To clarify the responsibilities of former providers, item 1 inserts proposed section 7AB, which provides that the ESOS Act as a whole continues to apply to a person or entity that was a registered provider for the purposes of dealing with or resolving matters that arise or relate to the period of their registration. Proposed subsection 7AB(2) explicitly includes issues related to tuition fees or other money in these continuing responsibilities, but not to the exclusion of other matters. Item 6 also inserts a note after subsection 28(1) specifying that the obligation to maintain the account may continue to apply to a person or entity that ceases to be a registered provider until matters relating to the tuition fees in the account are dealt with or resolved. The intention of

36. Explanatory Memorandum, Education Legislation Amendment (2021 Measures No. 2) Bill 2021, p. 19. This may resolve some of the legal uncertainty surrounding the inclusion of ‘other grants’ funding in the higher education providers’ funding agreements for the first time in 2021, as discussed in A Norton, ‘University-Commonwealth funding agreements and the rule of law in higher education’, Higher Education Commentary from Carlton, blog, 17 March 2021. See for comparison DESE, ‘Higher education providers' 2021-2023 funding agreements’, DESE website, n.d. and DESE, ‘Higher education providers’ 2018-2020 Commonwealth Grant Scheme funding agreements’, DESE website, n.d.

37. Education Services for Overseas Students Act 2000, Part 5. Similar protections also apply to most domestic students under HESA and the VET Student Loans Act 2016 (VSL Act), the only exception being fee-paying vocational education and training students.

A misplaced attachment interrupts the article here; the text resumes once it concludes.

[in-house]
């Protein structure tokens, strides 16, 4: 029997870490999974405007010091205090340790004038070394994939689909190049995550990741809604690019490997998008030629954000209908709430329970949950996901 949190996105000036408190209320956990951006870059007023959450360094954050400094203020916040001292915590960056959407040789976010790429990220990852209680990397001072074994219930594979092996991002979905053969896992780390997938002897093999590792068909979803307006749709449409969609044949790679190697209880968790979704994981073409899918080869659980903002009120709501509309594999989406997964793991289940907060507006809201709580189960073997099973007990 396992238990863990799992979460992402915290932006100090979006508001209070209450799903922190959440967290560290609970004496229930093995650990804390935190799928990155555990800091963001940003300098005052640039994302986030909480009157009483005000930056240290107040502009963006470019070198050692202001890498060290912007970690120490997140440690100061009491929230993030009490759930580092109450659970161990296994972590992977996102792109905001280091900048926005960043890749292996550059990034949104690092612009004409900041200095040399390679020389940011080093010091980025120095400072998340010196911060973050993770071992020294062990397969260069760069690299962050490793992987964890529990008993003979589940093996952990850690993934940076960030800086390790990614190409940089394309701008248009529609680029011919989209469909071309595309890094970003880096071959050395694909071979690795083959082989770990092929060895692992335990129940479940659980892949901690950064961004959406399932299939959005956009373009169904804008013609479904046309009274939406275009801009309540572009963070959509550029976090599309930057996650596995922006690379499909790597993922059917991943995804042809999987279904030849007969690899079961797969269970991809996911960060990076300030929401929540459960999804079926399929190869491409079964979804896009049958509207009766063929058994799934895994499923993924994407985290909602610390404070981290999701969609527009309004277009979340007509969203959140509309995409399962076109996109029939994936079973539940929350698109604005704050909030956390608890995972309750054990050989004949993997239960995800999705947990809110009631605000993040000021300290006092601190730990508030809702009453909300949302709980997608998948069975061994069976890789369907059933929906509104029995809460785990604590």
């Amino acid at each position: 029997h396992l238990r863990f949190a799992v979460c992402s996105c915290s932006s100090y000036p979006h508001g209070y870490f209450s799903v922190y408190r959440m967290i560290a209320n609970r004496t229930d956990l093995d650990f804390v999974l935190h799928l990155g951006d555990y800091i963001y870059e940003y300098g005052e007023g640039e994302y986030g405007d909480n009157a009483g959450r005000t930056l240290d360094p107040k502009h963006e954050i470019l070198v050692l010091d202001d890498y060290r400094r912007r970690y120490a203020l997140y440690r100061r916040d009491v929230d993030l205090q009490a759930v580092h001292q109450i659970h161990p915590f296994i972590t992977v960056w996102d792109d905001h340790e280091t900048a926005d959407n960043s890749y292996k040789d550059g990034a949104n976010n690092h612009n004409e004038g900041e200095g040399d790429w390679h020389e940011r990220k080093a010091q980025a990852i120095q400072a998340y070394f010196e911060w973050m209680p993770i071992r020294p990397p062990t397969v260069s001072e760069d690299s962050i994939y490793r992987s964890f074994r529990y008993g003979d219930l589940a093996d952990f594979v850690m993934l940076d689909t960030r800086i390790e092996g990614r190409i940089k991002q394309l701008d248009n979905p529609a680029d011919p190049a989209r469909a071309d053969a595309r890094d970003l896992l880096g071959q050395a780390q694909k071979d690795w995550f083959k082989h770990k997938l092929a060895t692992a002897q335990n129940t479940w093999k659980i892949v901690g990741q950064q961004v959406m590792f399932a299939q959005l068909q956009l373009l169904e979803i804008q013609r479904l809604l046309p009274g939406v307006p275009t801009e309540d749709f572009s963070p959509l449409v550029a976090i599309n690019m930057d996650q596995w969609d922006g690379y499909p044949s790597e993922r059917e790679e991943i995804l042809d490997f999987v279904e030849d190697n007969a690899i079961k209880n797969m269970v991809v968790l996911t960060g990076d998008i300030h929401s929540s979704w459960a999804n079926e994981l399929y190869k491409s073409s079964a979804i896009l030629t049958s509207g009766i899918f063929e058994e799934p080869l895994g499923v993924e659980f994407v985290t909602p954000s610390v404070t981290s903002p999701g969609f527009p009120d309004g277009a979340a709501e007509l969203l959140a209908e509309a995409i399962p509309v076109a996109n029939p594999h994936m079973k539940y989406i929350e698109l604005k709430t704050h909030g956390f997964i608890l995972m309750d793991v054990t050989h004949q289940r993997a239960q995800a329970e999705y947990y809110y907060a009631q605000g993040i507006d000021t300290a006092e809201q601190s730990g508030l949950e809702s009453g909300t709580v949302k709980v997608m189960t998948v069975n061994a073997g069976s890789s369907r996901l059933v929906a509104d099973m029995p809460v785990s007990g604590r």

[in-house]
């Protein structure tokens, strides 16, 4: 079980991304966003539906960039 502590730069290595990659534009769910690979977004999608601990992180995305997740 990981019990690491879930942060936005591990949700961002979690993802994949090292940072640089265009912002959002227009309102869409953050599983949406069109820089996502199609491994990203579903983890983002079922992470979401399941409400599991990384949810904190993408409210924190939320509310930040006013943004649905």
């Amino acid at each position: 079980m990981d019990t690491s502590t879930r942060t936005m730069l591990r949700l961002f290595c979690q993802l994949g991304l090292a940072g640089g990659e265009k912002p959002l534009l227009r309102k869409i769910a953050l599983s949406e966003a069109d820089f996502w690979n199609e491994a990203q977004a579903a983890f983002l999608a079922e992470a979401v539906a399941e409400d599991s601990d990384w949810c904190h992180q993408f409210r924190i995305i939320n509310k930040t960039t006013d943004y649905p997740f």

38. Tuition Protection Service (TPS), ‘Tuition Protection Service - International’, TPS website, n.d. 39. Certain providers are exempt under section 31. Section 32 provides that is a strict liability offence to contravene the requirements in sections 28 or 29. 40. ESOS Act, sections 46D, 47D or 47E. These sections explicitly include former providers.

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Education Legislation Amendment (2021 Measures No. 2) Bill 2021 9

these changes is to remove avenues for providers to extinguish their obligations to students by ending their registration under the ESOS Act.41

Concluding comments The Bill proposes a number of unrelated and largely administrative changes to HESA and the ESOS Act, which are broadly consistent with current policy. The extension of HELP to former permanent humanitarian visa holders, and the inclusion of upfront payments in the HELP recrediting provisions are the most significant changes in the Bill. The proposed repeal of the requirement for the Minister to specify, by legislative instrument, the planned spending on each of the ‘other grants’ each year may also warrant consideration, as this change would formalise the limited use of this instrument in recent years, in favour of an instrument which provides only a total figure.

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41. Explanatory Memorandum, Education Legislation Amendment (2021 Measures No. 2) Bill 2021, p. 9.